5 etiquette rules in Japan when you get on a taxi for your business ?

If you work in Japan, you should know Japanese business etiquette when you get on a taxi.
Which seat do you know you should take depending on your position ? I will introduce 5 etiquette rules in Japan when you get on a taxi for your business.

1. Subordinate or the youngest person should stop a taxi

Japanese business etiquette starts before you get on a taxi. If you are subordinate or the youngest, you should stop a taxi for your bosses, elderly people or customers. You should call a taxi ahead if you already know when you get on the taxi. You should be careful not to stop or call a taxi too early so that a taxi driver doesn’t wait for a long time,

2. Subordinate or the youngest person should put luggage on a carboot

If you have big luggage and suitcases, a subordinate or the youngest person should put them on the carboot.

3. Seats you should take are decided depending on your positions

The higher position the person has or the older the person is, the lower the number of seats he should take in the following figure. Subordinate or the youngest person should take the seat next to the driver and tell your destination to the driver. And they should get on a taxi in the end.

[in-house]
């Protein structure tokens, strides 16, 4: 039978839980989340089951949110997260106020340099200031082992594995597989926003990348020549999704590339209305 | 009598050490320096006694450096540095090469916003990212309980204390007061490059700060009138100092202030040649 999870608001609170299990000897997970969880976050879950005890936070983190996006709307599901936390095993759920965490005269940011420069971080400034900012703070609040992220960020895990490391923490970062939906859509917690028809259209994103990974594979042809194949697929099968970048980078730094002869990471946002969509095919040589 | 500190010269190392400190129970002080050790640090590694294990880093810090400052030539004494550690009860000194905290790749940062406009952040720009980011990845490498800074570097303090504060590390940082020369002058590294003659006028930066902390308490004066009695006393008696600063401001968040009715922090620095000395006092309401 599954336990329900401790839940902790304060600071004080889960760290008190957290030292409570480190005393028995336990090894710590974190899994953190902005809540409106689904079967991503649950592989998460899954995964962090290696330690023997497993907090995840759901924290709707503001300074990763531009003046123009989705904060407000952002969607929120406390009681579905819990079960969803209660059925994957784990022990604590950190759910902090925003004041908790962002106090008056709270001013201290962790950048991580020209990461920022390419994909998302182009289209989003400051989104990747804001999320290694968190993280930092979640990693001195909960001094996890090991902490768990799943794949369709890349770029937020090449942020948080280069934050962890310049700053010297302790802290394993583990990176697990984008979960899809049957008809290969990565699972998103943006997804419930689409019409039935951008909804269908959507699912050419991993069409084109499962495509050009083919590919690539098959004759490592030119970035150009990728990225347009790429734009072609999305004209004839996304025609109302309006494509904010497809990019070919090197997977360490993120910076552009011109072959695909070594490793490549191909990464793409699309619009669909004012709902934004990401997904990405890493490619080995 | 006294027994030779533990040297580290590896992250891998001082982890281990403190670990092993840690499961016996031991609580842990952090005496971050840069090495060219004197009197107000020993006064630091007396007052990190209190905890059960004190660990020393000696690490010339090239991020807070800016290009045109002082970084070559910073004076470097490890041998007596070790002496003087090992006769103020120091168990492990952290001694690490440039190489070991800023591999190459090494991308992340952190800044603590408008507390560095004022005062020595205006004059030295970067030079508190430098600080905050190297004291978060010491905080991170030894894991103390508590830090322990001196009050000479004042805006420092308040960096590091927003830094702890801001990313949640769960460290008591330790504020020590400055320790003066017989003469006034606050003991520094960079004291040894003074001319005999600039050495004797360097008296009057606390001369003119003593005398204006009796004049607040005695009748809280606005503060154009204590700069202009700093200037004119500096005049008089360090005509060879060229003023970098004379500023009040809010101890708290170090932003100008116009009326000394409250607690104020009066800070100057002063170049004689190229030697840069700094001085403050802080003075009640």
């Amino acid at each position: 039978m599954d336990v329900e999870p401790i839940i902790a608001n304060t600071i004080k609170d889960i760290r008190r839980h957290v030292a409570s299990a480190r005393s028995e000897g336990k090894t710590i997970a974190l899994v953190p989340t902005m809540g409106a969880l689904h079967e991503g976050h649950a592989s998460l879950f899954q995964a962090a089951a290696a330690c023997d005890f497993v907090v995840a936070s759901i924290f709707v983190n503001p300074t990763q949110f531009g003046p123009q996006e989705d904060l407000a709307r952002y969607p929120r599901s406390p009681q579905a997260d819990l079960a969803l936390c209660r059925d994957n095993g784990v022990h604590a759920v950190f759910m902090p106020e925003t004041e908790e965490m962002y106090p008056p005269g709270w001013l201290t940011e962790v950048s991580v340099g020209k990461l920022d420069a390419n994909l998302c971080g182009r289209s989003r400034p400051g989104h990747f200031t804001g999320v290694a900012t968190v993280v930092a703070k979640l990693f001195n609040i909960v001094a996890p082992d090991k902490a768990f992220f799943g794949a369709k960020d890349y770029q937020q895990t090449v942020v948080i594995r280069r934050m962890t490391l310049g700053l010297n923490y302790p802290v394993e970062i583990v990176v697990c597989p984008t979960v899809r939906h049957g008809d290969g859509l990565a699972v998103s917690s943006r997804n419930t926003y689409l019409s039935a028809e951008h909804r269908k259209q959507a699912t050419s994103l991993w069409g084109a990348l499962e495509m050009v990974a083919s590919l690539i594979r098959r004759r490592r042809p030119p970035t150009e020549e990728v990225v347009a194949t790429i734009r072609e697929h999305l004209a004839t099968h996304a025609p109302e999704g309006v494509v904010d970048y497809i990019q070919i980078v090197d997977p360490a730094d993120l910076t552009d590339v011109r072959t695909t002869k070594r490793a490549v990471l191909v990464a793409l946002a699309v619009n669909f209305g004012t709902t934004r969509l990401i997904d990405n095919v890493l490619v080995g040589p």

The seat behind a driver is the safest even if a traffic accident happens, so it’s said that the person who has the highest position and is the oldest should take this seat. On the contrary the seat next to the driver is the most dangerous, so it’s said that a subordinate or the youngest person should take this seat.

4. Subordinate or the youngest person should settle a bill

If you reach your destination, the subordinate or the youngest person should settle a bill. While they settle a bill, they get bosses or older people get off a taxi.

5. Subordinate or the youngest person should check if someone forgets something and take down luggage from the carboot

Some drives take down your baggage, but if they don’t do that subordinate or the youngest person should do that.

Although I wrote about Japanese business etiquette when you get on a taxi, recently some people don’t mind if you don’t follow these rules.
But if you want to work in Japan you should know there is this business etiquette.

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